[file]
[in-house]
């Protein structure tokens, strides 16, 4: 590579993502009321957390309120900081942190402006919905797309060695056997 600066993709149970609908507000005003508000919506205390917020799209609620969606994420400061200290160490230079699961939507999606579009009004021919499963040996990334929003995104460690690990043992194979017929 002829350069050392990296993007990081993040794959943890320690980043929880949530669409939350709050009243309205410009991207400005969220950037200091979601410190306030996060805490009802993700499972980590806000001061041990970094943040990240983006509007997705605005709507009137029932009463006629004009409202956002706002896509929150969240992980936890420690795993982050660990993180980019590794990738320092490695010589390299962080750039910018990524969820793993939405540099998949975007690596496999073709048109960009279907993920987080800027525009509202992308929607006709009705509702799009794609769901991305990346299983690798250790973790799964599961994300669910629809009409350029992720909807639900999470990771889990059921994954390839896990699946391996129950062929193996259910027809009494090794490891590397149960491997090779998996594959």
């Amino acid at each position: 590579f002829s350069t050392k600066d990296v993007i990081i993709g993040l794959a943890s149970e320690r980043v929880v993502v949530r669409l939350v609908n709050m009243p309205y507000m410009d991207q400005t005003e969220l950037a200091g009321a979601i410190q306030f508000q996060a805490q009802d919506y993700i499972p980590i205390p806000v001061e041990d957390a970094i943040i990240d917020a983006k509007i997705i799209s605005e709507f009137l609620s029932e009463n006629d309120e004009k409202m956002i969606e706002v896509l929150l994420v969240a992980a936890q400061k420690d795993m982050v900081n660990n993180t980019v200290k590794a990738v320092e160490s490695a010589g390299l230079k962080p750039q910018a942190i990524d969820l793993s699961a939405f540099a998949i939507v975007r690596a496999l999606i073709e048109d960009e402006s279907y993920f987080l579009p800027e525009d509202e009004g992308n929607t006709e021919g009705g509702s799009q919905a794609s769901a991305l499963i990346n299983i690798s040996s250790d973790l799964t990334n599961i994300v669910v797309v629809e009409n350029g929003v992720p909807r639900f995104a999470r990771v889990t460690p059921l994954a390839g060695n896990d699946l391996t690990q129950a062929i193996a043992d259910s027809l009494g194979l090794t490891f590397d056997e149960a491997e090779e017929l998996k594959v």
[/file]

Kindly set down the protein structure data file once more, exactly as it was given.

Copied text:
[in-house]
């Protein structure tokens, strides 16, 4: 590579993502009321957390309120900081942190402006919905797309060695056997 600066993709149970609908507000005003508000919506205390917020799209609620969606994420400061200290160490230079699961939507999606579009009004021919499963040996990334929003995104460690690990043992194979017929 002829350069050392990296993007990081993040794959943890320690980043929880949530669409939350709050009243309205410009991207400005969220950037200091979601410190306030996060805490009802993700499972980590806000001061041990970094943040990240983006509007997705605005709507009137029932009463006629004009409202956002706002896509929150969240992980936890420690795993982050660990993180980019590794990738320092490695010589390299962080750039910018990524969820793993939405540099998949975007690596496999073709048109960009279907993920987080800027525009509202992308929607006709009705509702799009794609769901991305990346299983690798250790973790799964599961994300669910629809009409350029992720909807639900999470990771889990059921994954390839896990699946391996129950062929193996259910027809009494090794490891590397149960491997090779998996594959």
């Amino acid at each position: 590579f002829s350069t050392k600066d990296v993007i990081i993709g993040l794959a943890s149970e320690r980043v929880v993502v949530r669409l939350v609908n709050m009243p309205y507000m410009d991207q400005t005003e969220l950037a200091g009321a979601i410190q306030f508000q996060a805490q009802d919506y993700i499972p980590i205390p806000v001061e041990d957390a970094i943040i990240d917020a983006k509007i997705i799209s605005e709507f009137l609620s029932e009463n006629d309120e004009k409202m956002i969606e706002v896509l929150l994420v969240a992980a936890q400061k420690d795993m982050v900081n660990n993180t980019v200290k590794a990738v320092e160490s490695a010589g390299l230079k962080p750039q910018a942190i990524d969820l793993s699961a939405f540099a998949i939507v975007r690596a496999l999606i073709e048109d960009e402006s279907y993920f987080l579009p800027e525009d509202e009004g992308n929607t006709e021919g009705g509702s799009q919905a794609s769901a991305l499963i990346n299983i690798s040996s250790d973790l799964t990334n599961i994300v669910v797309v629809e009409n350029g929003v992720p909807r639900f995104a999470r990771v889990t460690p059921l994954a390839g060695n896990d699946l391996t690990q129950a062929i193996a043992d259910s027809l009494g194979l090794t490891f590397d056997e149960a491997e090779e017929l998996k594959v």